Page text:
Make Naps a Snap
For the next couple of years, while your child phases out his naps, you should still give him the opportunity to rest. Try these strategies.
Don't call it a nap -- call it quiet time or rest time. That way, your toddler won't feel like he's being forced to sleep when he thinks he isn't tired. Tell him he has to stay in bed (or in his room) for a certain amount of time and do a quiet activity, such as coloring or looking at books. Even if he doesn't fall asleep, you'll both benefit from the break.
Set a soothing scene. Plan relaxing activities just before naptime to help your child wind down. Try to follow a routine that's similar to her bedtime rituals: Read a book (see "Soothing Stories for Anti-Nappers"), tuck her in with her favorite stuffed animal, or put on soft music.
Respect his schedule. Resist the urge to plan your toddler's nap around your errands. Instead, watch your child for signs of sleepiness. If he doesn't seem tired at his current naptime, consider switching it to a later hour. Just don't make it too late -- if you let your child sleep past 3 or 4 p.m., you may be in for a big bedtime battle.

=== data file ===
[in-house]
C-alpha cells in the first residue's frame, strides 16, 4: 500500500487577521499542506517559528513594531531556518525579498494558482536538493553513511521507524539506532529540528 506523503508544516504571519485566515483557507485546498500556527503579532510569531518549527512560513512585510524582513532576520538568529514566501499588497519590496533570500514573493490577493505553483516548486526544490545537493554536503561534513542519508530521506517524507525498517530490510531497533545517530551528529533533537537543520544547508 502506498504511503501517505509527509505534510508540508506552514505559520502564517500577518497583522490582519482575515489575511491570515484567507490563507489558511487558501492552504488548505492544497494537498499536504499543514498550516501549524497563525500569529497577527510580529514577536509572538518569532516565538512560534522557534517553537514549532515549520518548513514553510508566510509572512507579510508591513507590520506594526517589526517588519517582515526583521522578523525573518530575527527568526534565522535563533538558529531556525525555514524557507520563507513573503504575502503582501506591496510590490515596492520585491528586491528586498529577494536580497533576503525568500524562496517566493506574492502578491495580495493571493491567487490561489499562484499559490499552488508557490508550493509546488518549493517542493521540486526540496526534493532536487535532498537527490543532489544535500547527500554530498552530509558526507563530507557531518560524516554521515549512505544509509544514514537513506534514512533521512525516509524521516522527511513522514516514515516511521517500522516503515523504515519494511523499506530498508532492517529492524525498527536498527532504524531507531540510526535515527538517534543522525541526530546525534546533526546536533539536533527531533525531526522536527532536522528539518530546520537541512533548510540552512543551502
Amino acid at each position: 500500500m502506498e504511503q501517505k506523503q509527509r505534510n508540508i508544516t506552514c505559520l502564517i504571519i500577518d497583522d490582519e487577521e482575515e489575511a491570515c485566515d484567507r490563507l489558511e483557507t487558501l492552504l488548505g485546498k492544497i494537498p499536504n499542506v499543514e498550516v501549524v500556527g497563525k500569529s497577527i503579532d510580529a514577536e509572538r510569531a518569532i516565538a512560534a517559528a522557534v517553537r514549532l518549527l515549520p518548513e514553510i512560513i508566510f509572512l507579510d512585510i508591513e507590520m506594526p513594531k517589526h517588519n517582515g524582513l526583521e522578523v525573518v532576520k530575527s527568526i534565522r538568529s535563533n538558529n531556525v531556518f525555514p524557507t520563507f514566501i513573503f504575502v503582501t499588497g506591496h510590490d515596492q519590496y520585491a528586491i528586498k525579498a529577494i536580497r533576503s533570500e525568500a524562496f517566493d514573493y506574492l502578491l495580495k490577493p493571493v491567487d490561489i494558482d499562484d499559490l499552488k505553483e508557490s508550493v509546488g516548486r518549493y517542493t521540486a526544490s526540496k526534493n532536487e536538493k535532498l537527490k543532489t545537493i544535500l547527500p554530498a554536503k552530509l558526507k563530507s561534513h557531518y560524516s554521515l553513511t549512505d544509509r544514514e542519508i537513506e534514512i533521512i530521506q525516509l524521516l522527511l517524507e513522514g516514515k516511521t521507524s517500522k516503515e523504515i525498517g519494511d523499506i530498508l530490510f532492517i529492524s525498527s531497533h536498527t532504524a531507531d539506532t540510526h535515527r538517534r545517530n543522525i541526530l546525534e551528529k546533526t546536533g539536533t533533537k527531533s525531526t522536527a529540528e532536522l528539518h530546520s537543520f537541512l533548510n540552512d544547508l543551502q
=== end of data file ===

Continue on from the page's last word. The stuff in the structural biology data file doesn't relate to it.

Offer a choice. Your reluctant napper may be more agreeable if you give her some control over when she snoozes. When I ask my daughter the right question -- "Would you like to nap now or in five minutes?" -- she's less likely to start a power struggle.